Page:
Don’t make any mistake, this was quite the meltdown and I didn’t get mad… I just removed him from the living room to give him time to cool off. That’s when he yelled back that he hates me.

Now, I tweeted about it shortly afterwards… not that it hurt me, but that I it happened. In my mind, it was as if I had finally joined the club… because most parents have heard this from their children… Autism or not.

Children in general have no filter on the things they say. They don’t know what “pushing it too far” is… they just know they’re mad and they need to express it in the loudest, most hurtful way they can. It’s only in time that they learn (hopefully) how to dial it back, how not to say things that they don’t really mean just because they’re filled with so much emotion.

We as parents can’t take it personally… we all know that it’s simply a reaction and that once they do cool down, all will be back to normal.

However, it can be a bit more extreme when Autism is involved. The yells are louder, the rage is more intense, more things are likely to get broken and in some cases, someone can easily get hurt.

After I tweeted, a lot of parents tried to console me… telling me it’s ok, he still loves me… which I shrugged off. I tweeted it with pride, not pain. I wasn’t proud exactly, wrong word, but as I said, I felt like a part of the club now.

Anyway, upon reflecting on it, I get why they consoled me. As fellow parents of Autistic children, they know just how hard it can be… more so than other parents.

angry boyWhen a toy shatters against the wall or… in this case, a game remote breaks as it’s slammed onto the ground, you can start to feel a little bad as a parent. You start to picture movies where troubled families have troubled kids who break things, become bullies and eventually put on a mask and go around killing people. Yes, I watched the Halloween remakes recently. Anyway, I digress…

More extreme or not, harder or not, our children still love us and I still feel like I’ve just graduated into the next level of the group. I don’t need consoling but I do appreciate the support… so very much so. Because that’s what our community is all about and it’s truly wonderful to know it’s there.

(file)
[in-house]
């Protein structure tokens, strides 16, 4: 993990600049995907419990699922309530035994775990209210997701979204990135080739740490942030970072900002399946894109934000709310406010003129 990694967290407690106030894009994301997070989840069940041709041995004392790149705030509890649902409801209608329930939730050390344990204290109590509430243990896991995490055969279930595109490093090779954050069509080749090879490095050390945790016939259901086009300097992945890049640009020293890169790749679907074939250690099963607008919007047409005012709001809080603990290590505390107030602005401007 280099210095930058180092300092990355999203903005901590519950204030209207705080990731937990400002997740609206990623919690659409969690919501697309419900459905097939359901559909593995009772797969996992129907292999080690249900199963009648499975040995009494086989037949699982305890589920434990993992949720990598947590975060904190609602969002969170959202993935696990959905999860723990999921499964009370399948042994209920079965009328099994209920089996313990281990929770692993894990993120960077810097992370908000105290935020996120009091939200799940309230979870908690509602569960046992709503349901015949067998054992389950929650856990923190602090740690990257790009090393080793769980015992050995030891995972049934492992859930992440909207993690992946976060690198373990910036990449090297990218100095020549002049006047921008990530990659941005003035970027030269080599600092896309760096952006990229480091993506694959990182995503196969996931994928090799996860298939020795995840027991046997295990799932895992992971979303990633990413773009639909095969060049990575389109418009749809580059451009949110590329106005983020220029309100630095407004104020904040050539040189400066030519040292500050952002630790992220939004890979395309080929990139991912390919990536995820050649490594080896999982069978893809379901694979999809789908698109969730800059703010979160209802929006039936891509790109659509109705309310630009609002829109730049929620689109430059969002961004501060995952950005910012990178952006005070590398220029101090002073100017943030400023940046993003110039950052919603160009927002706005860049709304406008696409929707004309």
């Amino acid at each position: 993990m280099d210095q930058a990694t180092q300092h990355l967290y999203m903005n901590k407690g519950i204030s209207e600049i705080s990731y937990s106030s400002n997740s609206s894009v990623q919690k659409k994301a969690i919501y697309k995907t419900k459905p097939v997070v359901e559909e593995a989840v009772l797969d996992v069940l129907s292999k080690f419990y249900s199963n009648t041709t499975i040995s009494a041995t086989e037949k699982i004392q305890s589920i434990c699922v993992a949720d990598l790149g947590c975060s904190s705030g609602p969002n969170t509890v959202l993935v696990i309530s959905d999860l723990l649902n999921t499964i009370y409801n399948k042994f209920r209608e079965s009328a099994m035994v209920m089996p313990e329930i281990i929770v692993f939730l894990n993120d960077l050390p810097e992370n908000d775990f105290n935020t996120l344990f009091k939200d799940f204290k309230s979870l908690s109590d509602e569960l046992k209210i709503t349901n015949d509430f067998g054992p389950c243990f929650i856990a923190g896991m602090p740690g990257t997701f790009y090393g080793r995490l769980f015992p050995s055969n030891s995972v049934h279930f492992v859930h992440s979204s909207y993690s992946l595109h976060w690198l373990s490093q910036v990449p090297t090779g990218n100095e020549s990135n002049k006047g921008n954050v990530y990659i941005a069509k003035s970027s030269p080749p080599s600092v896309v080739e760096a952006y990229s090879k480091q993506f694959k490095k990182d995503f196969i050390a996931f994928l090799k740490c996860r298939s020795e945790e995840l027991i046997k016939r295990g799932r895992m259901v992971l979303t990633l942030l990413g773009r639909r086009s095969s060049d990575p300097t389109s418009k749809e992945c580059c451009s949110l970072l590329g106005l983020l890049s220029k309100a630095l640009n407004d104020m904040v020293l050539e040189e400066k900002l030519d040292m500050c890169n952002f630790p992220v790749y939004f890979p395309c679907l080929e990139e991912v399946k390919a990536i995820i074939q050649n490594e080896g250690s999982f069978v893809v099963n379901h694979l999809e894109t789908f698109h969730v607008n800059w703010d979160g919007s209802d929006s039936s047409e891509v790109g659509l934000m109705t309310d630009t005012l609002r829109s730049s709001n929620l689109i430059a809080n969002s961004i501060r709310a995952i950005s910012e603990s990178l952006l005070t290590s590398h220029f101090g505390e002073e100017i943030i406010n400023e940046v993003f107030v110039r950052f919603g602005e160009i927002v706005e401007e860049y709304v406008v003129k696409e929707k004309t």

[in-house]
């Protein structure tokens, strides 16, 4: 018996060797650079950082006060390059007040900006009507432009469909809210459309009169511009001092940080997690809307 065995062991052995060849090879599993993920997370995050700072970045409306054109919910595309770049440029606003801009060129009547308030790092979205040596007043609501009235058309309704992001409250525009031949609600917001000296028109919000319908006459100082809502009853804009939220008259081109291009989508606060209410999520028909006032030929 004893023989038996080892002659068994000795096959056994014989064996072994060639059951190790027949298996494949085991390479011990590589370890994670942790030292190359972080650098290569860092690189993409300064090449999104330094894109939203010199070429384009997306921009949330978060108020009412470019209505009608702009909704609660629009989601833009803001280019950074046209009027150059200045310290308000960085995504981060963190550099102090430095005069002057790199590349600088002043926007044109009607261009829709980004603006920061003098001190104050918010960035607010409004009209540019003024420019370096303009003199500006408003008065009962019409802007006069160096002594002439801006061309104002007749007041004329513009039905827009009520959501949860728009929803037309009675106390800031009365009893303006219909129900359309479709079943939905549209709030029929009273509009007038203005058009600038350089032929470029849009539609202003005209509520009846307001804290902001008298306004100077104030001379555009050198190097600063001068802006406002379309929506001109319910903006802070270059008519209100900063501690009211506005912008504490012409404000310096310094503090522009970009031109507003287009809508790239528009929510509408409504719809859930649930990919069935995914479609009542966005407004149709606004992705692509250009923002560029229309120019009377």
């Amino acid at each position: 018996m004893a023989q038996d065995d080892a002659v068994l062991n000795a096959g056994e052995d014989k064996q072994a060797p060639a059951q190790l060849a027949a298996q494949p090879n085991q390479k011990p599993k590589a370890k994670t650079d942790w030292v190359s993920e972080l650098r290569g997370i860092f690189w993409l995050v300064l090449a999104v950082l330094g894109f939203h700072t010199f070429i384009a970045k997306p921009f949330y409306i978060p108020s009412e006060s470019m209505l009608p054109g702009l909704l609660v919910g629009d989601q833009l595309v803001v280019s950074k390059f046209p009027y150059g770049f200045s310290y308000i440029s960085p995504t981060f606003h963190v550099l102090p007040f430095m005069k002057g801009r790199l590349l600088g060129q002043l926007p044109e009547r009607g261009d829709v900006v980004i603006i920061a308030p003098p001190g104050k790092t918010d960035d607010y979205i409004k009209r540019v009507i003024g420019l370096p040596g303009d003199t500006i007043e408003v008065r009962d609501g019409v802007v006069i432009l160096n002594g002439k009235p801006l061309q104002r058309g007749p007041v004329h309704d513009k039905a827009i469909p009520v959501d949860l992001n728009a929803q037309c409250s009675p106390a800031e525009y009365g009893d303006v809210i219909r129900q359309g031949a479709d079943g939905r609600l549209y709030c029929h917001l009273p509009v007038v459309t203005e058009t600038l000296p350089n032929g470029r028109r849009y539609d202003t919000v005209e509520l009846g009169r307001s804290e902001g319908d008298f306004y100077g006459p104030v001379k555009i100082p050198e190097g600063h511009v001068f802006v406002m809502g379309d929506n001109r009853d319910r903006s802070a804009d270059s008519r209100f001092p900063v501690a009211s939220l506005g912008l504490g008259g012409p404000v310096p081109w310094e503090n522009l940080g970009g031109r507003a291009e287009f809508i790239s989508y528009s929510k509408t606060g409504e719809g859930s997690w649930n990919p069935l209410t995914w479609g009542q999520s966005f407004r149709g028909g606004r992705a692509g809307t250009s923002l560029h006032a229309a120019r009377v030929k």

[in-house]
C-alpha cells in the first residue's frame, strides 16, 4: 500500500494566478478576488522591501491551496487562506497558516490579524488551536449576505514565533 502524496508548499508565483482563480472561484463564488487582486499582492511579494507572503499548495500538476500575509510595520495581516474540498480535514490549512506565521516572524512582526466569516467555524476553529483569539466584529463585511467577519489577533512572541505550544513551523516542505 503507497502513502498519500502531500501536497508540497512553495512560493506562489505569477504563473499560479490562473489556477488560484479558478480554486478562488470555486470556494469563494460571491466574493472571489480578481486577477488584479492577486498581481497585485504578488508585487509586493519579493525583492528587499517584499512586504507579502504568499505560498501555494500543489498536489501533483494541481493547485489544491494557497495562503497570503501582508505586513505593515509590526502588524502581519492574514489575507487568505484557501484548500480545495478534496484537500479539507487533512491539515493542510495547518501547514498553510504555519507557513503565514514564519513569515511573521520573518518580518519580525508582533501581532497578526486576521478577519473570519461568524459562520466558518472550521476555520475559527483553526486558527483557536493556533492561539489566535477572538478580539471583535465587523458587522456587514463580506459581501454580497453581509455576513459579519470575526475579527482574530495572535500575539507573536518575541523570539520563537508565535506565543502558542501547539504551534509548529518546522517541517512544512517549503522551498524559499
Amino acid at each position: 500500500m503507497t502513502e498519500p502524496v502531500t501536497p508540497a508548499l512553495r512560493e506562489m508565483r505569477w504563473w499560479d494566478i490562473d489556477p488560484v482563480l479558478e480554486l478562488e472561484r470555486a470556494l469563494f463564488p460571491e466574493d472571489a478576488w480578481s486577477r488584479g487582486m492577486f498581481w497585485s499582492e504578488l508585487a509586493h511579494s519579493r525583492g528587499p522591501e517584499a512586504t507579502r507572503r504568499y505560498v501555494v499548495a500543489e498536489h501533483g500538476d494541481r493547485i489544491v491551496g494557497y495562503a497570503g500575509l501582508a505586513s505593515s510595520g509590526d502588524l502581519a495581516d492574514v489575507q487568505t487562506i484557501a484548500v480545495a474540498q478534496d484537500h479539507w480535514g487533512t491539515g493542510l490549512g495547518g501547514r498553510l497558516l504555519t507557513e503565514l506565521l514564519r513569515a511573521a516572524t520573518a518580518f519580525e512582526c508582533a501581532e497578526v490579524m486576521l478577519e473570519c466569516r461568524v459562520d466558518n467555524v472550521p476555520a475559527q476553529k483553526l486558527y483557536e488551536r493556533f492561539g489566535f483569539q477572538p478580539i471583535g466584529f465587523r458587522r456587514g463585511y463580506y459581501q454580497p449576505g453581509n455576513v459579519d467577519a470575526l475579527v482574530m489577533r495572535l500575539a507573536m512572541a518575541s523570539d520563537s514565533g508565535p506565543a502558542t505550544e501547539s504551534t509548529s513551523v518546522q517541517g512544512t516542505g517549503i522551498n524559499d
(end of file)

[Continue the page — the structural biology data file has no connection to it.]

When your child first tells you something hurtful, and they will, you don’t have to share it with pride and you certainly don’t have to share it because you feel hurt.. but share it anyway. It’s a very heart warming feeling when you get that little reminder that there are some truly great people out there that waiting for you in that new group you just joined.

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How did ‘cure’ and ‘acceptance’ get to be such bad words?

It’s no secret that the Autism community is quite divided on many topics and I’ve even written before about how easy it is to offend one side or another depending on what you say.

For the last 4 months, I had been trying to organize a rather large campaign to get as many people to write about “Understanding and Acceptance” for those that live with Autism every day.

It’s done well but has perhaps also added fuel to an already hot topic. One that has turned two very good, very positive words into opposing sides of a war.

Cure

This word is often used in finite terms, such as how antibiotics can kill a virus or infection and leave you without a trace of the offending agent of illness.

The issue here is that many people with Autism (especially Aspergers) and even those that love them, feel that autism is a part of what makes a person the person that they are. It affects every aspect of their life from birth to where they are today and to remove that would be like removing a part of who they are.

When a loved one (usually a parent) is presented with a child that is “low functioning”, they would love nothing more than to cure their child. Some children (even those that are of adult age) are unable to speak, use a toilet, live independently, they hurt themselves, wander off with no idea what they’re doing or where they’re going… they’re unable to express themselves, their feelings or desires.. they’re trapped.

What results is the people from group a (Aspergers/high functioning) often resenting those from group b (lower functioning loved ones) for wishing to “remove” a part of their children. They consider it quite offensive to think that Autism is an invasive illness that needs removing.